KEY WORDS AND EXPRESSIONS
Хотите чаю? Would you like a cup of tea?
Домашнее клубничное варенье
home-made strawberry preserve
Пирожки stuffed pastries
Без соли и хлеба – худая беседа
Good conversation, when it is given to guests with bread and salt
На вкус и цвет товарища(-ей) нет To each his own
Grammar and Cultural Notes
1) Пироги (small, oval-shaped pies stuffed with meat, cabbage, potatoes, or rice and egg mix) are popular as an afternoon snack with tea. The philosophy behind Russian cuisine is that a meal should provide an opportunity not only to satisfy one’s hunger, but also to engage in pleasant conversation with others. This philosophy is demonstrated by the saying Без соли и хлеба – худая беседа. It also underlines the significance of bread in Russian culture, and sharing bread and salt has become a common metaphor for friendship and trust. The saying На вкус и цвет товарища(-ей) нет confirms that tastes differ. Finally, take notice that Russians tend to use proverbs and sayings more than Americans do, so you should know some of these proverbs because they will turn up often. I hope you find some sayings that you like, and perhaps can put to good use.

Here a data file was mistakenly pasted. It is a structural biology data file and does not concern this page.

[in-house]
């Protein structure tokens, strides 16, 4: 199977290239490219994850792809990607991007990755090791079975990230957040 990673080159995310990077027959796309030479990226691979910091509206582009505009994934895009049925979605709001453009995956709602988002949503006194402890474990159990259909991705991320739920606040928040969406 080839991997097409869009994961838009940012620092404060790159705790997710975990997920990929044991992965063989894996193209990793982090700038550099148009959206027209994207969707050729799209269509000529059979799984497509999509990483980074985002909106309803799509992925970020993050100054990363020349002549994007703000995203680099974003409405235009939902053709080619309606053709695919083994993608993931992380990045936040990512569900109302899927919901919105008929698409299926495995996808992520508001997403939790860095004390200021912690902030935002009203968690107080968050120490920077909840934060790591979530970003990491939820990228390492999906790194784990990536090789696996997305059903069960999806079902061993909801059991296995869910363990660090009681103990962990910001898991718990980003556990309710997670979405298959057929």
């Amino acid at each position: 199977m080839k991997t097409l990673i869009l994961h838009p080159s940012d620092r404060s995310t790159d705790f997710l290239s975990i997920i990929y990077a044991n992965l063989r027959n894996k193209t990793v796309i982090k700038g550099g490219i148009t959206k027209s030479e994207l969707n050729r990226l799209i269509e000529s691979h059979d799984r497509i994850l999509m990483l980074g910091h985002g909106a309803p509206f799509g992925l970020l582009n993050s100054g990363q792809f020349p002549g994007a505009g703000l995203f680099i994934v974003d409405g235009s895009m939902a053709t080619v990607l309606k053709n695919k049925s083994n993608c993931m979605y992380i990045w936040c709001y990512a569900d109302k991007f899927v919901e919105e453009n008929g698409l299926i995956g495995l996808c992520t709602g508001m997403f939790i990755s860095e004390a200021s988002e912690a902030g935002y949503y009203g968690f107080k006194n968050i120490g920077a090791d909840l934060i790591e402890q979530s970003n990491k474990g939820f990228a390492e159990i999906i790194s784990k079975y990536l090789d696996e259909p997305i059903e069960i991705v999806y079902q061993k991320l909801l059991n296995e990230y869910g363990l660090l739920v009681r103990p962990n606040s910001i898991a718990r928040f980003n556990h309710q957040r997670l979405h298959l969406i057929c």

2) In informal conversations with Russians, you begin to notice that large numbers of everyday words are given suffixes such as – -ик-, -ек-/-очк-. These forms are collectively use as ‘diminutives’, denoting smallness. In the conversation between two ladies you can hear ‘а сахарочку можно?’ In this case the intended meaning is not smallness but politeness, tenderness or some related emotion. Diminutives are an important part of friendliness and politeness in everyday Russian.